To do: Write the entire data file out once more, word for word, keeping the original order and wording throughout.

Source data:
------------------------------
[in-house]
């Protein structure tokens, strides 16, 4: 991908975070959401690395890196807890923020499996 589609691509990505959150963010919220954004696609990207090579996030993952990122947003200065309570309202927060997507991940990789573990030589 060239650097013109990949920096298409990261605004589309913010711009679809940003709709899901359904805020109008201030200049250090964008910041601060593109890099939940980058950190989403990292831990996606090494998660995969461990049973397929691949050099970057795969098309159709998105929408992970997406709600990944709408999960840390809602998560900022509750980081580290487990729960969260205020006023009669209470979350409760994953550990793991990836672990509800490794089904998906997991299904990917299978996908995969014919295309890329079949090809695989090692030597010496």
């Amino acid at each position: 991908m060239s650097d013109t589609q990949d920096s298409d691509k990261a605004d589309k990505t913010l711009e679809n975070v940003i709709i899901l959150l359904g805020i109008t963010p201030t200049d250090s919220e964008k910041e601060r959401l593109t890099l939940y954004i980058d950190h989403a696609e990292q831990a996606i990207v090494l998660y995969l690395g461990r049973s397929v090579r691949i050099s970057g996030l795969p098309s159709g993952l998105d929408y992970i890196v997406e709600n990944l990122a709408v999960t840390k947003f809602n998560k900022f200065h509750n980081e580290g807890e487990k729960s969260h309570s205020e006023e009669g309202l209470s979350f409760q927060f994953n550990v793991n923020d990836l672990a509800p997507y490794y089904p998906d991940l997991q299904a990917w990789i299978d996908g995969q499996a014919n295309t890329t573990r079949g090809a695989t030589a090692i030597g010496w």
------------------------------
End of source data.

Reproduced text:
[in-house]
């Protein structure tokens, strides 16, 4: 991908975070959401690395890196807890923020499996 589609691509990505959150963010919220954004696609990207090579996030993952990122947003200065309570309202927060997507991940990789573990030589 060239650097013109990949920096298409990261605004589309913010711009679809940003709709899901359904805020109008201030200049250090964008910041601060593109890099939940980058950190989403990292831990996606090494998660995969461990049973397929691949050099970057795969098309159709998105929408992970997406709600990944709408999960840390809602998560900022509750980081580290487990729960969260205020006023009669209470979350409760994953550990793991990836672990509800490794089904998906997991299904990917299978996908995969014919295309890329079949090809695989090692030597010496």
């Amino acid at each position: 991908m060239s650097d013109t589609q990949d920096s298409d691509k990261a605004d589309k990505t913010l711009e679809n975070v940003i709709i899901l959150l359904g805020i109008t963010p201030t200049d250090s919220e964008k910041e601060r959401l593109t890099l939940y954004i980058d950190h989403a696609e990292q831990a996606i990207v090494l998660y995969l690395g461990r049973s397929v090579r691949i050099s970057g996030l795969p098309s159709g993952l998105d929408y992970i890196v997406e709600n990944l990122a709408v999960t840390k947003f809602n998560k900022f200065h509750n980081e580290g807890e487990k729960s969260h309570s205020e006023e009669g309202l209470s979350f409760q927060f994953n550990v793991n923020d990836l672990a509800p997507y490794y089904p998906d991940l997991q299904a990917w990789i299978d996908g995969q499996a014919n295309t890329t573990r079949g090809a695989t030589a090692i030597g010496w």